Iran: Supreme leader expresses fear over youth defiance, acknowledges Resistance’s growing influence

Khamenei acknowledges Resistance's growing

In a speech given at his annual meeting with a group of paramilitary Bassij students, the Islamic Republic’s supreme leader Ali Khamenei displayed a new depth of the acute crisis his regime is facing.

“At the beginning of the [1979] revolution, we had young people who were Muslims and had entered the scene in defense of Islam,” Khamenei said in his online virtual videoconference.

“But because the foundations of their beliefs were weak because the bases of their beliefs were not strong – for whatever reason – they were drawn to groups with eclectic views. Those unhealthy groups recruited them due to a weakness of belief fundamentals.”

Although not mentioning names, no one had difficulty to understand who Khamenei was referring to. By groups with eclectic views, the regime’s leaders mean the Mojahedin-e-Khalq, MEK Iran. This leading Iranian opposition group has been waging an all-out effort since 1981 for regime change in the country.

Khamenei’s worries are not unfounded. Addressing the Iranian youth, he alluded to the extensive participation of young people during the November 2019 and January 2020 uprisings, saying: “Don’t allow your demands and protest to be painted as a protest against the Islamic system. The enemy is waiting for it. You voice your objection. But the enemy interprets your criticism to be a protest against the system and makes the induction that this was a protest against the regime. Don’t allow this to happen. You have to avoid this, and prevent the enemy from finding the opportunity to interpret your demand and your protest in his way.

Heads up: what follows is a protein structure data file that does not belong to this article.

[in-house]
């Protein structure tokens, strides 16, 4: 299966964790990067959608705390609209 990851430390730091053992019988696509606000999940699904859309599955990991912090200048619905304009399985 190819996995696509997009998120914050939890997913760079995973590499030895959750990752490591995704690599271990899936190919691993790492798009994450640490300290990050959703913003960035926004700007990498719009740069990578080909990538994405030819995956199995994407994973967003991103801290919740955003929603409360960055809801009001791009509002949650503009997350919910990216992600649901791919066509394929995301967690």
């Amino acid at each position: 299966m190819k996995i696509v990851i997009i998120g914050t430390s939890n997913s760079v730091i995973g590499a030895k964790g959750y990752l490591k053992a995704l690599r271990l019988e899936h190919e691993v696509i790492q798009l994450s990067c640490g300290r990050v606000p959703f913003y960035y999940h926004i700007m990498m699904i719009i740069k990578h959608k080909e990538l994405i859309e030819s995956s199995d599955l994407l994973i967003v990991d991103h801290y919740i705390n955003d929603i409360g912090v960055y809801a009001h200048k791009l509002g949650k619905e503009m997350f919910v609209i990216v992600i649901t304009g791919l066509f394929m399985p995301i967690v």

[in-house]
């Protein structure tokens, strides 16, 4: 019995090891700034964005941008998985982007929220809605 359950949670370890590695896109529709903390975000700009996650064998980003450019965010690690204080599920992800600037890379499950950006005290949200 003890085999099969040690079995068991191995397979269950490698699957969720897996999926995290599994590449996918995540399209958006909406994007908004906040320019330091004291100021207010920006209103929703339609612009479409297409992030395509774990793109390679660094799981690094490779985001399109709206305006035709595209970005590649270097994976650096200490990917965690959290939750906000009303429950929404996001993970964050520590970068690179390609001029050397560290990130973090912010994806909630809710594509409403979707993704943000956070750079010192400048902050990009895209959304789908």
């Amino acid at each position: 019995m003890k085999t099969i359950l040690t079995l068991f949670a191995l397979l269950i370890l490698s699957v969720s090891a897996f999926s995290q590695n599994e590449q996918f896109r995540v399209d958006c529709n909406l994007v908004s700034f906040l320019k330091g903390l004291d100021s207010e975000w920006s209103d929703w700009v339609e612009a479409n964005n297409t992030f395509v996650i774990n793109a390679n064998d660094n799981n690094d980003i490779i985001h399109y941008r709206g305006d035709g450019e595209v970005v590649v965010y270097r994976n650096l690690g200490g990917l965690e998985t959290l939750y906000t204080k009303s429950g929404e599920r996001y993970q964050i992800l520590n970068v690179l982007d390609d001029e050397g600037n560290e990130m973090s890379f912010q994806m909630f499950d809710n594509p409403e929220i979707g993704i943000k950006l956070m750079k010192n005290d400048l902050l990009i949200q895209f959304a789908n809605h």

On January 8, 2020, Khamenei had said that the MEK Iran had planned the November uprising following the hike in gasoline prices. So the whole speech was in some way, revealing the extent of the regime’s worries about the increasing role of the organized Resistance in the ongoing critical social situation in the country.

The coronavirus crisis has not helped the situation too. Iranian society undergoes a problematic period of tension, during which a single spark can lead to a massive explosion.

On Sunday, May 17, the state-run website Erja News urged the clerical regime’s officials to be vigilant about the growing public embrace of the MEK’s ideals and slogans, especially among university students and the country’s intellectuals. It went all the way to underscore the “sinister awakening of sleeper cells” of the MEK Iran, in their “thousands,” inside the country. It expressed fear over the expansion of the activities of the MEK Iran and its Resistance Units.

The unique expression of fear over Resistance’s influence among the youth marks an increase in the growing general concern shown by the regime’s officials on possible chaos and anti-regime protests in the post-corona juncture. With social dissent over the mishandling of the pandemic by authorities and the recent precedent of a popular uprising, the regime can hardly envisage being obliged to send, once again, tanks and armored personnel carriers into the streets to quench popular uprising.